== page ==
Behind the superhero costume of a cosplayer is a person wanting to make someone smile.
Cosplayers from Boston Comic Con, dressed in Marvel and DC superhero costumes, visited the Spaulding Rehabilitation Hospital in Charlestown on Tuesday to meet patients and present the comic convention’s three-day premium pass to 15-year-old Matt Limoli of Billerica. Limoli missed Comic Con last year during his recovery at Spaulding. This was the second “Spaulding Gets Super” day at the hospital, which originated from Limoli’s stay at Spaulding.
Limoli, then 14, was hit by a car while crossing the street with his bike on July 21, 2016. He says he doesn’t remember much of the accident. Limoli spent eight days at Boston Children’s Hospital and then the next 20 days at Spaulding. He was in a wheelchair from August to October and has since almost fully recovered aside from his femur, which still bothers him today.
Kim Limoli, Matt's mother, says his great-aunt, Ruby Von Dwornick, could see how upset he was for missing that year’s Boston Comic Con. So, Von Dwornick decided to make some calls and bring Comic Con to the hospital. Von Dwornick was not present at this year’s superhero day.
Clinicians wore matching Wonder Woman T-shirts. Cosplayers dressed as Batman, Wonder Woman, Iron Man, Captain America, Spiderman and Black Widow traveled up the elevators to the adult floors where they bantered and teased each other to entertain the patients.
“Having them come here, especially when we can’t go out to conventions is personally awesome,” said Amanda Oliver, 25, who has been a patient the hospital for the past month and a half.
There was even a new superhero by the name of Wheelchair Man, who can make criminals see the consequences of their crime before it is committed. The character was invented by Mohammad Sayed, the author and cosplayer behind the comic series that is based on his life as an Afghan refugee in a wheelchair.
The last stop was the pediatric unit, where children dressed as superheroes, ate cake and pizza, and drew pictures of the comic book characters. One young, soft-spoken, patient dressed as Clark Kent unbuttoned his white button-down shirt to reveal his Superman costume to the rest of the superheroes.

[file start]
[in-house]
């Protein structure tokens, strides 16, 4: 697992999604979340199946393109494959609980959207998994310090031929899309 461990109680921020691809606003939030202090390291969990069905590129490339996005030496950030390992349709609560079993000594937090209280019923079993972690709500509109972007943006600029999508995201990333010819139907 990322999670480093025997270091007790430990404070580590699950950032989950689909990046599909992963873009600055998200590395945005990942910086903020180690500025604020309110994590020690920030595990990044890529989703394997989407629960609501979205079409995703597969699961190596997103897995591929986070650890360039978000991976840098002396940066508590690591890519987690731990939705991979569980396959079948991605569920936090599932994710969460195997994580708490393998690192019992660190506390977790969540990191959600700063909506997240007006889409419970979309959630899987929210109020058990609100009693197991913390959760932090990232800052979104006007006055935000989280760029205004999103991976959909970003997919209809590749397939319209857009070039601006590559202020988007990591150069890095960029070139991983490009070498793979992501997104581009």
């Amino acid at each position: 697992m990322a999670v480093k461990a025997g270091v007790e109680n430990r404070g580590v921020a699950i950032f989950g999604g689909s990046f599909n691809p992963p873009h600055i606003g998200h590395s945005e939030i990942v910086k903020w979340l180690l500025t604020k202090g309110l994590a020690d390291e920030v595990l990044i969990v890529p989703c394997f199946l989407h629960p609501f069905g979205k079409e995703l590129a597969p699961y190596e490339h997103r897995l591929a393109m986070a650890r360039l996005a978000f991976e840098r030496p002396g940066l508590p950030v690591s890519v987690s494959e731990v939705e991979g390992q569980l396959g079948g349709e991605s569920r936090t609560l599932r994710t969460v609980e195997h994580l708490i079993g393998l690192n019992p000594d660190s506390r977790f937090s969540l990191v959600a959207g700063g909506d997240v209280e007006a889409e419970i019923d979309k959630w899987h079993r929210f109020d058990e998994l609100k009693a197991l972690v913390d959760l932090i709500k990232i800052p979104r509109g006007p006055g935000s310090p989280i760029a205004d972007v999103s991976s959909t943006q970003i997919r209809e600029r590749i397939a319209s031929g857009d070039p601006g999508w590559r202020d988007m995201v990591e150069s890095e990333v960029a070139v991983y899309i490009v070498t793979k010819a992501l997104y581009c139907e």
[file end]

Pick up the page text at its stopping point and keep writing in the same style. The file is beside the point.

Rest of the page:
Alize Cordell is the co-founder of CausePlay New England, a volunteer organization that unites cosplayers with different communities around New England to make a difference. She dressed as Wonder Woman for "Spaulding Gets Super" and presented the three-day premium pass and last year’s Boston Comic Con T-shirt to Limoli.
“He was supposed to go to Boston Comic Con [last year] and he couldn’t. So it was really awesome for us to come and give him his own Comic Con,” said Cordell. “It was really nice for me, too because I did get to go to Boston Comic Con. And it really puts things in perspective for you because I get to go to this thing, and this 15-year-old boy doesn’t because of this tragic accident.”
This year's Boston Comic Con beings Aug. 11 and ends Aug. 13. During the convention, Limoli will dress up as Matt Smith, the 11th doctor of Doctor Who.
“Things like this really help people come out. It raises their energy levels,” said Tim Sullivan, the director of communications and media relations at Spaulding Rehabilitation Hospital. “A lot of times what we find with events we do at the hospital, when patients are back in therapy, they have a little bit more bounce in their step, a little bit of pep and energy that helps them try and get better, which is what we are all about.”
Limoli says seeing the children happy to see the cosplayers made him happy. Maybe one day, when he’s older, he might dress up in a superhero costume for patients at hospitals, too.
This post has been updated to reflect Alize Cordell's involvement with "Spaulding Gets Super."